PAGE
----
Building Of An RV-8A
Wishes, And Outcomes
By: Harmon C. Lange
We all need a good reason to build another airplane right? Well I was convinced that flying in the RV-4 was not good for my back. Several long cross country trips in the 4 had me laid up, hurting, Enough said on that. It was time to start building the RV-8A.
The question has been asked of me, why did I install all the fancy stuff? I will try to explain.
I think it was the trip back from Oshkosh 1999 that started the thought process. For all the years that I have been flying, I considered myself a very cautious pilot in regards to weather. Some might say cowardly. On that ’99 OSH trip, I pushed it a bit too far and had to make a 180° turn in bad conditions. Fortunately the RV-6A has the wing leveler and I basically made the turn with that. During most of the turn I had no visibility at all, but came out of it without a problem. However, I still remember how totally disoriented and stupid I felt. Had I made the turn a mere 20 seconds earlier, it would have left me with an entirely different feeling. For many weeks after that trip I was haunted. The first thought that came to mind waking in the morning and the last thought at night was the possibility of cashing in my chips for a mere 20 seconds. Think about that. Life can get pretty short. Another factor that still haunts me is the accident and death of a dear pilot friend and his son, who also got caught in bad weather. So it came to pass that the next plane would have a new type of instrument panel.
To many of the best pilots who are sharp and keep IFR current, the standard type instruments that have been available for many years are the best. But, there is nothing inherently obvious in them. In my opinion it is better to have the equipment draw you a picture. Anyone can fly a picture. Isn’t that what we do when VFR? We all remember the famous 200 hrs pilot that died in good weather, but no visibility. I’m sure the Saratoga had the best standard IFR equipment available, yet he died. It happens.
Like every one else, I have been watching the revolution in cockpit displays. About 6 years ago I sat in on one of Burt Rutan's forums. It was about this very subject. The objective is to have a display that allows you to fly the airplane with the same references, VFR, or IFR, (having the horizon, the image of the ground, and the surrounding terrain.) I didn’t know it then, but sitting in that same audience was a young genius that took up the challenge. Several years later I got to meet him, Greg Richter, CEO of Blue Mountain Avionics. They produce the EFIS 1. Think glass cockpit. I attended his forum at OSH, and heard and saw all his neat ideas. He promised 3-D terrain modeling, highway in the sky, and more. I related that as a machinist I have been programming CNC equipment. It does just what I want it to do, time after time after time. “Why can’t we program airplanes to cut a path through the sky, the same as a tool cuts a path though steel?” Greg said, “We could do that”. So, hopefully we are on the way.
The EFIS 1 is available with integrated autopilot. When I first started flying it we had some power supply problems. Greg quickly solved that with new power supplies. I’ve had full confidence in Greg from the start, and he has given great support. The 3-D terrain images on the screen are just great. Take a peak at his web site; you’ll see what I mean.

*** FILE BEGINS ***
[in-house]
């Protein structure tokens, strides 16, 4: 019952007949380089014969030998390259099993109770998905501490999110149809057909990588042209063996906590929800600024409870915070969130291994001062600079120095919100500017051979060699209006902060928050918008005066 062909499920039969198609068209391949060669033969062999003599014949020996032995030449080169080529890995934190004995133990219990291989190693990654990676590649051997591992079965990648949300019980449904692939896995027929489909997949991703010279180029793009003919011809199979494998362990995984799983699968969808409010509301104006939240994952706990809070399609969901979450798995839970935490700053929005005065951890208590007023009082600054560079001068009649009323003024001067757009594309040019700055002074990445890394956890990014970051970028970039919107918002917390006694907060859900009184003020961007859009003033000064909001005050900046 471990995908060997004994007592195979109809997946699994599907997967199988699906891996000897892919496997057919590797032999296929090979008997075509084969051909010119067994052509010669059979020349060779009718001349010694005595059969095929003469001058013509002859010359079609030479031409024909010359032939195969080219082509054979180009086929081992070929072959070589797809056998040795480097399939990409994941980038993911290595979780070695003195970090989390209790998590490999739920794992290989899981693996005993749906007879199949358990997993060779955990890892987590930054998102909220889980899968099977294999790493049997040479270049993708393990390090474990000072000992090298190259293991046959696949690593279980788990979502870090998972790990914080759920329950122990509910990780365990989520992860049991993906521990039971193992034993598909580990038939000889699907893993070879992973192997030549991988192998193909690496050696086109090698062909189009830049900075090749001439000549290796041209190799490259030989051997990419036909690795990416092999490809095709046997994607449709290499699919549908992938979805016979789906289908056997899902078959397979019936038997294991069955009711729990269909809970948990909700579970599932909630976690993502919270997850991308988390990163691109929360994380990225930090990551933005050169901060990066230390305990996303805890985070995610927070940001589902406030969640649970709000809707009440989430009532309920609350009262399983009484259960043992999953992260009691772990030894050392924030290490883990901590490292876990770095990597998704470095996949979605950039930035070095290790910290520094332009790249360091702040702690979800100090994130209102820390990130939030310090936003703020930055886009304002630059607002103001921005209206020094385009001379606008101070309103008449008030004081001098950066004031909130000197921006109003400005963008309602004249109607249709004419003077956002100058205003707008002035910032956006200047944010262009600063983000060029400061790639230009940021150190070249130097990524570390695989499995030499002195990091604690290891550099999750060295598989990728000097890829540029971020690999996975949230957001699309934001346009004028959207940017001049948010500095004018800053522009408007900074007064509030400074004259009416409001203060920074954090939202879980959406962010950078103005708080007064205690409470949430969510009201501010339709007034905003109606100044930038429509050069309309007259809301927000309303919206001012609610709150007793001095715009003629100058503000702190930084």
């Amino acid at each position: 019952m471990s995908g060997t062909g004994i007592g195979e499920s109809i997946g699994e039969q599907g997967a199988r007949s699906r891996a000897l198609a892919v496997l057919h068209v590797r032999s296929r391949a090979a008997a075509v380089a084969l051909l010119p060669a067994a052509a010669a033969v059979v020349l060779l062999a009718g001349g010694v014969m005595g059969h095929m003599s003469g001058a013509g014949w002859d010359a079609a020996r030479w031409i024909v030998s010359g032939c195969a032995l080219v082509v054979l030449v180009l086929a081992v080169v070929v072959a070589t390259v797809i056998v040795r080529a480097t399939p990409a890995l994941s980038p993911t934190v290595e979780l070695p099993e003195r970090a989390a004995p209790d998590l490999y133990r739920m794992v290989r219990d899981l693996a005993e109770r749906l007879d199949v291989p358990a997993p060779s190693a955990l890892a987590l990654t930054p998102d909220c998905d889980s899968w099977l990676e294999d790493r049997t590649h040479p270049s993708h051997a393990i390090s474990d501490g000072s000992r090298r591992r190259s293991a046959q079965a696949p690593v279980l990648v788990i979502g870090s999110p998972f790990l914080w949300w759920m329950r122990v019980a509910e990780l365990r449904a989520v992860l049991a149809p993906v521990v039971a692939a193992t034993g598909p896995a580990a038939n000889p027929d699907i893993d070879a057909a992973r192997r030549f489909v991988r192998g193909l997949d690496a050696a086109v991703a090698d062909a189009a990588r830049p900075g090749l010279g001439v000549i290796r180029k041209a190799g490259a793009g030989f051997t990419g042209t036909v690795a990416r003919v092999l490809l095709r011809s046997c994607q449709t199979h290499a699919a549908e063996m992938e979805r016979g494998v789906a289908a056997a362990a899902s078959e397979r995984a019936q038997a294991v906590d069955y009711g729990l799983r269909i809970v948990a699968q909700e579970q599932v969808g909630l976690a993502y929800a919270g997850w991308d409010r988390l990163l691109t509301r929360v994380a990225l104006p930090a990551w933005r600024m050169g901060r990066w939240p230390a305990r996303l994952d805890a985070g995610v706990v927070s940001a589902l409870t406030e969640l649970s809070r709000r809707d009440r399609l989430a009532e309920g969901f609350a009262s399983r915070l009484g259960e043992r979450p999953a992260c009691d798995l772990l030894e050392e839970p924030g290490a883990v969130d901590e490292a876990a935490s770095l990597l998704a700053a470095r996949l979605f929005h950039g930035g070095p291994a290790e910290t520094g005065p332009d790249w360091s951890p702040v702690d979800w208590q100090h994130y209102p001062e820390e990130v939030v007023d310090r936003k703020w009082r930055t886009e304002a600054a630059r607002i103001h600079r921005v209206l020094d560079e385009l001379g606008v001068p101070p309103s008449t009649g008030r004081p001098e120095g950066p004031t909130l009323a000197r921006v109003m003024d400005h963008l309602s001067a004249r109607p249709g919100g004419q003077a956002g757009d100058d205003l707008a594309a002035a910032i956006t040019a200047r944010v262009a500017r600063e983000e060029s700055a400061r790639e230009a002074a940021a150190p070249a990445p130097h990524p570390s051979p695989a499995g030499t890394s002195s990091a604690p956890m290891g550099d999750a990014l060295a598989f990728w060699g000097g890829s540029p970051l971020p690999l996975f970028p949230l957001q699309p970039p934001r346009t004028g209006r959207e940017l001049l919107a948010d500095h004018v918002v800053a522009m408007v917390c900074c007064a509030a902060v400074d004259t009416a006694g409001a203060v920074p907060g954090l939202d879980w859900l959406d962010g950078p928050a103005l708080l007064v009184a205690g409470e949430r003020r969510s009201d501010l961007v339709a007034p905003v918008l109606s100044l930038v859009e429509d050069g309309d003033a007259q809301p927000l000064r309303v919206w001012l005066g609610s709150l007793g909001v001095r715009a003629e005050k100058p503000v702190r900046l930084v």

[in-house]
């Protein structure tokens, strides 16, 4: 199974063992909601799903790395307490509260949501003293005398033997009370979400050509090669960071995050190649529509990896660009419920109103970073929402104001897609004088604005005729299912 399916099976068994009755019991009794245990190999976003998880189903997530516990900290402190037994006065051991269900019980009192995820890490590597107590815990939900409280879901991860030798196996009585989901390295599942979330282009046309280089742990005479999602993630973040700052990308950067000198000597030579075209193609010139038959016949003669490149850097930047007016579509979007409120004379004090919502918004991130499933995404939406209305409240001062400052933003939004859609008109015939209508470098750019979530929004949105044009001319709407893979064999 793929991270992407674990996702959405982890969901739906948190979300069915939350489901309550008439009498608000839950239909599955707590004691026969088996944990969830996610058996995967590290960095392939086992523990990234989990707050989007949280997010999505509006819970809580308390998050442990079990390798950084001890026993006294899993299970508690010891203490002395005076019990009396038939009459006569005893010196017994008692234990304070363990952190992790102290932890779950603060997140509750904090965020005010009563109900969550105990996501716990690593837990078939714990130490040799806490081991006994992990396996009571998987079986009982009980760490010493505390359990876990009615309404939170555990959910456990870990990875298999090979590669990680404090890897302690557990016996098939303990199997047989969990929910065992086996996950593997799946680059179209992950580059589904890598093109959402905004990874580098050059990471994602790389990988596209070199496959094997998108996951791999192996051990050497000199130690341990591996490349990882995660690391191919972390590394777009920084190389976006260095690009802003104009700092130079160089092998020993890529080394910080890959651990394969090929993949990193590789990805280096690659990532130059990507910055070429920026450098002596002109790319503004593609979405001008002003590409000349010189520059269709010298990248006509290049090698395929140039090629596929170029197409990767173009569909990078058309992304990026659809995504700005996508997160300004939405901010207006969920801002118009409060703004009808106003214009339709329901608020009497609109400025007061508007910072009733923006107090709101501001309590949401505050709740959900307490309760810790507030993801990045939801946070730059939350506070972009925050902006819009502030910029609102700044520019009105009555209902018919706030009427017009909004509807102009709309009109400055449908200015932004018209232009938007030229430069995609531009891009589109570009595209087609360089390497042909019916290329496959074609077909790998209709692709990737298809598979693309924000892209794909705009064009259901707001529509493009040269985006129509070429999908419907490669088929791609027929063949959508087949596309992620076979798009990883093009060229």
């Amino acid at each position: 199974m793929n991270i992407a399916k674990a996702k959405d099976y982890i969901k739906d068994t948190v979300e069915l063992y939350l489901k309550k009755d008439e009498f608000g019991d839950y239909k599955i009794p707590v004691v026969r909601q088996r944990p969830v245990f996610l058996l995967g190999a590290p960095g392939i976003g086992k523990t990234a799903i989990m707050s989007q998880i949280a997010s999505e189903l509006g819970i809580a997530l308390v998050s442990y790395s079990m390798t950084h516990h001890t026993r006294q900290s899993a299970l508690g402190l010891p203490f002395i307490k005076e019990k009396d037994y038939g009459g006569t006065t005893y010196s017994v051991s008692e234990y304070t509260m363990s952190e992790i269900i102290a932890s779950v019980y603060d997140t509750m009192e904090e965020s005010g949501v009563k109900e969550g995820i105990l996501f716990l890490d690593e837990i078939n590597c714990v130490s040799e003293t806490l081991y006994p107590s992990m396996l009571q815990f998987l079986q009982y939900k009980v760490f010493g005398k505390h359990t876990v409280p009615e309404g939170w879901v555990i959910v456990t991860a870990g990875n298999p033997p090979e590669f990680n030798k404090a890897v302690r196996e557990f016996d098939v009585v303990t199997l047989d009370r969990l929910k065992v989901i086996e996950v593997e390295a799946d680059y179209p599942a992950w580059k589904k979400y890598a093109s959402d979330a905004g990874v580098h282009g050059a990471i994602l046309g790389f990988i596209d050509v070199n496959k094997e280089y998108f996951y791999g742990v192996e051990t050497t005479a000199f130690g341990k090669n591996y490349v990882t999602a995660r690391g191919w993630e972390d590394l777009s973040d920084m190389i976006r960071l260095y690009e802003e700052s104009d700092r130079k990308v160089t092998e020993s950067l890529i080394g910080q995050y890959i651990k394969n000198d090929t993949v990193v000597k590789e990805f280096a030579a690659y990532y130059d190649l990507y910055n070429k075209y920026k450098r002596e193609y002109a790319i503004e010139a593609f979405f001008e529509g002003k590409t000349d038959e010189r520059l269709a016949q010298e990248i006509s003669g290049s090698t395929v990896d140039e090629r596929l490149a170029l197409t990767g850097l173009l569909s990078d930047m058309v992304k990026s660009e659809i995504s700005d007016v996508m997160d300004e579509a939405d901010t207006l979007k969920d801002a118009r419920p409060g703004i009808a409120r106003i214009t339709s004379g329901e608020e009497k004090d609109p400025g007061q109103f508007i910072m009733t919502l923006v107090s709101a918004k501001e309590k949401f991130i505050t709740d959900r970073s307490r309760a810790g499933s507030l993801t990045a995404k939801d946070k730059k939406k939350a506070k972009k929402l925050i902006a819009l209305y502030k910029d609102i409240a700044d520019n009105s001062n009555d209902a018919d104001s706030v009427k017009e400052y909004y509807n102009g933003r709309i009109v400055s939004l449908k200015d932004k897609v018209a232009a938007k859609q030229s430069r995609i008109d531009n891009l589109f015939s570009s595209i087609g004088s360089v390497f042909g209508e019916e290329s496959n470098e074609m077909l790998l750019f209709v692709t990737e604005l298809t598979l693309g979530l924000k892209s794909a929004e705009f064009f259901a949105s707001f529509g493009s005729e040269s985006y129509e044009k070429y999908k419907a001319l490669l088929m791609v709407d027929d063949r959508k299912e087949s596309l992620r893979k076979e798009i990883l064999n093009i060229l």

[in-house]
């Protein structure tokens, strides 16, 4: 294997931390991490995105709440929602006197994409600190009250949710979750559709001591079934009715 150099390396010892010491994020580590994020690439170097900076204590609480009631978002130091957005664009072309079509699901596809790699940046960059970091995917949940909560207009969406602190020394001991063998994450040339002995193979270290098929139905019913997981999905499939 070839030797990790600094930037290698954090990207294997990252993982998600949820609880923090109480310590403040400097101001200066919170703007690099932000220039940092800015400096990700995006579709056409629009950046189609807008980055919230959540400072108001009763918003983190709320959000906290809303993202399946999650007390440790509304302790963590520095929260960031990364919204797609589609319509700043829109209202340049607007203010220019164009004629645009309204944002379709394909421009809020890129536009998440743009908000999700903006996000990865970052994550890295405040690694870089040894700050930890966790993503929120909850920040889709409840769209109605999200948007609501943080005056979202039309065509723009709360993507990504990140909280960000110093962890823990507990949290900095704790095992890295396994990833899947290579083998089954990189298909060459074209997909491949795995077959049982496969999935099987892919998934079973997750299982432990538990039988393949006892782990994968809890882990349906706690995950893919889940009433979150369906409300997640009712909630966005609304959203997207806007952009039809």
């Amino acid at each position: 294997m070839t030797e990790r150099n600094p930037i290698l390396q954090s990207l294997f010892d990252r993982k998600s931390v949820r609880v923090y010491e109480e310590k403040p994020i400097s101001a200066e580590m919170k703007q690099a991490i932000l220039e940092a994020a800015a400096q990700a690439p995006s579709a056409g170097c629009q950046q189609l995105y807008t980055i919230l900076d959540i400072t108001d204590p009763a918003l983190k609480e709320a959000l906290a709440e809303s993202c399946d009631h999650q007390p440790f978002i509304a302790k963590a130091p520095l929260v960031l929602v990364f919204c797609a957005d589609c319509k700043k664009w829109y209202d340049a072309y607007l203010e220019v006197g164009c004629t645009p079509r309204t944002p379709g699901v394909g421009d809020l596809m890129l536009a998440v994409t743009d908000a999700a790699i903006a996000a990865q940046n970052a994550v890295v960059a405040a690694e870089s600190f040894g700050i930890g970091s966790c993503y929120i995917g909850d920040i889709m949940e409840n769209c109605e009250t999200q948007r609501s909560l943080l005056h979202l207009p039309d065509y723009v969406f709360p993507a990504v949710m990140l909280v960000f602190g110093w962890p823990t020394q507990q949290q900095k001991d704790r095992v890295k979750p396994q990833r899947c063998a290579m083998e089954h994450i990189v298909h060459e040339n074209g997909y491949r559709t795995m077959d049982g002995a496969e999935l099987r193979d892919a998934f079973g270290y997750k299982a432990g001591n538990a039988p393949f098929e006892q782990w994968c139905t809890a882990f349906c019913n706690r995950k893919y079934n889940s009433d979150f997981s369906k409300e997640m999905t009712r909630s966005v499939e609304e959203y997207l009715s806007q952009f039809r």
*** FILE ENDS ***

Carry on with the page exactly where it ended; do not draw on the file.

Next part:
What about the FADEC system? (Full Authority Digital Engine Control). About the time I was getting serious about spending money for an engine, I happened to meet Van at one of our many “Fly out for Breakfast Mornings.” He suggested I look into having an engine built up without the mags, and carburetor, and put the FADEC on. I called Ed Bartow, the man with the most time on an RV and FADEC combination. He was having good results, and encouraged me to go for it. The cost was about the same as a new engine. I paid $13,000.00 for the basic engine from Aero Sport. (It’s a 0360 A1A.) The FADEC system was $7,000.00. So, 20k and some change for a fuel injected engine. I liked the idea that the only moving part in the entire system is the small solenoid on each cylinder that is activated to inject the fuel. Ed has 400 hrs on his system without any problems. With that information I ordered the system.
The big surprise came when it was time to order the prop. The Hartzel people, after doing some testing, advised against using their prop on the FADEC run engine. They were in the process of a new design so I postponed the purchase as long as I could. In the end I bought an MT constant speed 3-blade prop. The MT props are made of wood, and are not subject to the problems of harmonic vibration that the metal props have.
At this time I have logged over 200 hrs. The FADEC has not missed a beat. It seems to be a bit cold blooded and coughs some when I start the engine in temps around 30 degrees. During flight the system re-computes for high and low cruse. This means that when one changes the power through the 65 percent range you can expect a slight roughness until it changes over. I’m comfortable with that now, and can refer to the readout on the Ipaq display to see what is happening. The message comes up as low or high power cruse, stabilizing, calibrating, and complete. Then it is running perfectly smooth again. The Ipaq displays all the info from the FADEC computers, including the percentage of power. That is really neat.
The Blue Mountain display just keeps getting better. Since I started flying the 8A, Greg has updated the hardware to eliminate in-flight use of the DVD drive. All the maps are now on a 1-gig flash card. The DVD is only used for the monthly updates.I did not intend to discuss the airplane itself in this letter. The RV-8A that I have is a standard quick build kit.
Langair Machining, Inc.